Wednesday, August 3, 2022

Career Advice in this Changing World

Where are we going?  Photo credit: Larry Fenwick

Last week's blog included advice for young people planning their future career in 1936, and I could not help thinking of that blog as I watched CBS Sunday Morning's program describing the technology that allows the face of an individual to be mapped in such a way that it can be superimposed on another person's image so seamlessly that it appears to be the original person.  The young man being interviewed was very excited about the potential uses for the technology, such as saving a businessman's time by allowing someone else to deliver his speech with the image of the businessman making it appear that he was speaking, or using the image of a dead actor to appear in a new film.  The newsman interviewing the technician allowed his own face to be mapped, and he was shocked to see himself delivering a message he had not delivered.  Think how 'handy' that would be for politicians too busy to deliver speeches themselves!  I understood the positive uses the young man being interviewed described, but I found the potential misuse of the technology terrifying!

Goblin State Park, Nature's Power

I also thought about the blog I had just posted.  It is hard enough to advise young people just entering college today about jobs that exist, but in our rapidly changing world how can advisors predict jobs that don't exist but probably will evolve even faster than we can imagine.  How quickly computers became essential, and smart phones have also changed our world.  Perhaps Covid hastened the acceptance of virtual communication once many of us were required to work at home.  I have given many in-person book talks since "Prairie Bachelor" was released, but I have also had my talks shared virtually, and many of my book talks can be watched on the internet.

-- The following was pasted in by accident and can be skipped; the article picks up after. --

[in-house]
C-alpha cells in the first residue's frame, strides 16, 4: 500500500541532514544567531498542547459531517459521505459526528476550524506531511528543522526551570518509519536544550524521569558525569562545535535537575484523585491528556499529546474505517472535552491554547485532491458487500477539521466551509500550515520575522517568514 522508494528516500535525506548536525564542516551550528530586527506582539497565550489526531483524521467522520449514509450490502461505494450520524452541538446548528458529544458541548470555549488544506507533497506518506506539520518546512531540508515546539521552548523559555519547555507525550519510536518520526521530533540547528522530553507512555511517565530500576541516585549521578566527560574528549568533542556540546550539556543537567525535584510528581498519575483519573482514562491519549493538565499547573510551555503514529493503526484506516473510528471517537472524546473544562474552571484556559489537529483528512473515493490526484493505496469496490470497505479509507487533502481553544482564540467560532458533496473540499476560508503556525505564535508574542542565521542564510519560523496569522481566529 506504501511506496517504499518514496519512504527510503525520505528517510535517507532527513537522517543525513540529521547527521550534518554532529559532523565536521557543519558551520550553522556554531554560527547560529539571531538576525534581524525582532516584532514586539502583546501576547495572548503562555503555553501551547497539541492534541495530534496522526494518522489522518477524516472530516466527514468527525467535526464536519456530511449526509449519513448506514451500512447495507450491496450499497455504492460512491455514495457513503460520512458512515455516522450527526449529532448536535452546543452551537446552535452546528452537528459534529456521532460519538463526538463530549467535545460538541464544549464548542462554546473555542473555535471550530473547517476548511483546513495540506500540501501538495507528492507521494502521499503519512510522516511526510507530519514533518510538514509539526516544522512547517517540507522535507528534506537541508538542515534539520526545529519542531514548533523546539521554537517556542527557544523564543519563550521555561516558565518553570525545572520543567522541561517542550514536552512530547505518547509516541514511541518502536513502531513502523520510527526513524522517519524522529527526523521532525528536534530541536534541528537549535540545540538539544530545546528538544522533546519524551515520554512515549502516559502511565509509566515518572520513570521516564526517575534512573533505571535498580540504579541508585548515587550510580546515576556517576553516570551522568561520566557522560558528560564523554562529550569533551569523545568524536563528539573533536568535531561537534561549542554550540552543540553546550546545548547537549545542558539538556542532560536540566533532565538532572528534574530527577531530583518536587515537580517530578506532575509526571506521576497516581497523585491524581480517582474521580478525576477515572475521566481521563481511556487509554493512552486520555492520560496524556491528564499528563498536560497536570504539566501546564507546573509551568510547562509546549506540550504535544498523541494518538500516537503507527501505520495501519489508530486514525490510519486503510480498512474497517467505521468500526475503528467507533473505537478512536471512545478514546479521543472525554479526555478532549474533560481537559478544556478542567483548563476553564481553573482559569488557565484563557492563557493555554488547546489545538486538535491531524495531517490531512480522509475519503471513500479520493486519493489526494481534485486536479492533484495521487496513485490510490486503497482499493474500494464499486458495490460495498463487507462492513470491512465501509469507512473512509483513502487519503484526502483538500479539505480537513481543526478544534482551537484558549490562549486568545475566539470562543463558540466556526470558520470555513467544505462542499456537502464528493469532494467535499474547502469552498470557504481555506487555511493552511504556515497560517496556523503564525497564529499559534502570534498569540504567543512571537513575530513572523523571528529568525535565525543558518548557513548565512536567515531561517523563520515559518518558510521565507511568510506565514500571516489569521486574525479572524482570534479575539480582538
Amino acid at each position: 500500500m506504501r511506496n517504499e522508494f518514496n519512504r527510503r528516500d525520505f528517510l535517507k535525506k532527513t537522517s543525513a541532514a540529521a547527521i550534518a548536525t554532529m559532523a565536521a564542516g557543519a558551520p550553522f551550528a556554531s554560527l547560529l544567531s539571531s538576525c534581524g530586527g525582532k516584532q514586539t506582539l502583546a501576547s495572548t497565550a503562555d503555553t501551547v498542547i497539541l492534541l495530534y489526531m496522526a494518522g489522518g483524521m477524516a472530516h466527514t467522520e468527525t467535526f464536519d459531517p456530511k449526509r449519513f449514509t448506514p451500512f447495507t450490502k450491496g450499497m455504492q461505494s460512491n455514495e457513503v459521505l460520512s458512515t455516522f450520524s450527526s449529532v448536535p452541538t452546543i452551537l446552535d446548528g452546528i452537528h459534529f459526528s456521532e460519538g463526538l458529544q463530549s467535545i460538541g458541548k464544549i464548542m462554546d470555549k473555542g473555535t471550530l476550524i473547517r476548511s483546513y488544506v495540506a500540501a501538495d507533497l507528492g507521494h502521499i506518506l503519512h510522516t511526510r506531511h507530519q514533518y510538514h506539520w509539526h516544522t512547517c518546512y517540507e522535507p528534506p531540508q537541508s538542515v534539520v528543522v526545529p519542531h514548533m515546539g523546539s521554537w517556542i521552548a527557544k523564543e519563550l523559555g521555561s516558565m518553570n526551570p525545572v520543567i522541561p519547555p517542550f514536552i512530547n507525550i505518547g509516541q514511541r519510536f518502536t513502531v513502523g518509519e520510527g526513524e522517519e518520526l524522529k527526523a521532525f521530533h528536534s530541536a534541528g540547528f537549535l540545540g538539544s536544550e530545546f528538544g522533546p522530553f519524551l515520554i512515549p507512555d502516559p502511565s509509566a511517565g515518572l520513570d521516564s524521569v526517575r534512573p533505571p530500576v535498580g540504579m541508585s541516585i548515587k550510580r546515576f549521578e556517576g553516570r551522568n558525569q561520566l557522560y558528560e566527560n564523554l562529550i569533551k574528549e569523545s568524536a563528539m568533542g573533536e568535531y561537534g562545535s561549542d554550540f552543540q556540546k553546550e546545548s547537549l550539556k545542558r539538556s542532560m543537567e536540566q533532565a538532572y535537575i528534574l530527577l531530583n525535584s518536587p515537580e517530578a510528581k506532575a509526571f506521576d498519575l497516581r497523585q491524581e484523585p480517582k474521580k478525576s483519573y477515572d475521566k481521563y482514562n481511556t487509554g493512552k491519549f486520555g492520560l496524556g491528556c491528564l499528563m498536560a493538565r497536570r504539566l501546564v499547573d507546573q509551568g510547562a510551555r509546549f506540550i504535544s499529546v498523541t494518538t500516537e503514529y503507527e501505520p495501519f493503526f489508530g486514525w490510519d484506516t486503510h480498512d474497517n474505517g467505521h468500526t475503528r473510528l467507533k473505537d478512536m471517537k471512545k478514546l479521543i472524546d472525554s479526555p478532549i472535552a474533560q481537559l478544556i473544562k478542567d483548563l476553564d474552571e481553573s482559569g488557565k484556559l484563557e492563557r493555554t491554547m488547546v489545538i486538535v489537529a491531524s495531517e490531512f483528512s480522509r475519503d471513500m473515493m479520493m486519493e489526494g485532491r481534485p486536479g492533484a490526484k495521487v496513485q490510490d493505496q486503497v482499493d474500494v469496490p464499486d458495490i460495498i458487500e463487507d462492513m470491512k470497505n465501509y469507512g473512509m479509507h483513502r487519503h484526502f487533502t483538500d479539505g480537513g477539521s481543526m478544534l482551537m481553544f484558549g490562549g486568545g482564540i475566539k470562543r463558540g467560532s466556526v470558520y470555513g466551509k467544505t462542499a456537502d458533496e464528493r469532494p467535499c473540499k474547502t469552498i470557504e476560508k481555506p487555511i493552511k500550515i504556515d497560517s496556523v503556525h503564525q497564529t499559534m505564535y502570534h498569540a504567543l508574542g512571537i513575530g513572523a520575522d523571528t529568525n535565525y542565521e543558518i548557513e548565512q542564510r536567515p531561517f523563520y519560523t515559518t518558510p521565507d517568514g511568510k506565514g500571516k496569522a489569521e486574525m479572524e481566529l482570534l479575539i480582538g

Think about the advances in medicine allowing remote examinations and machines quickly integrated into common use.  Airlines are being challenged to find qualified plots, but perhaps business travel is becoming less necessary. Perhaps sooner than we can imagine, pilots may control planes from the ground, with on ground backup pilots to take over in an emergency.  Today people still prefer to play tennis on actual courts and golf on real, out-of-doors golf courses, but perhaps future generations will prefer to strap some kind of headset on and play tennis and golf virtually.  Maybe as the water rises in Venice, tourists will virtually sit in their living rooms to tour the canals, the experience custom designed for the stay-at-home tourist by a Virtual Reality Designer.

Ice storms, fires & floods--What is our future?

Only a few years ago, who would have predicted jobs for 3D-printing Technicians or Solar Energy and Wind Energy Technicians, yet those occupations are already here.  Will the time arrive when Genetic Engineering will allow us to custom-make our babies?  Will home schooling become more desirable with Personal Education Guides?

It is predicted that between 2020 and 2050 people living over the age of sixty will nearly double, and  the overall world's population of about 7.8 billion people in 2020 will increase to over 9.7 billion people by 2050.  This is the predicted world our current college freshmen are entering.  Good Luck to those High School Counselors and College Professors helping students choose careers for the future that awaits them.   

1 comment:

The Blog Fodder said...

Students who go to school to learn how to do something instead of why it is done or how something works instead of why it works that way are going to have difficulty with careers. Careers will change frequently, even service careers. Learning has always been a life long experience but it will be much more of a step learning curve. I am so far behind in my chosen field, I am glad I am retired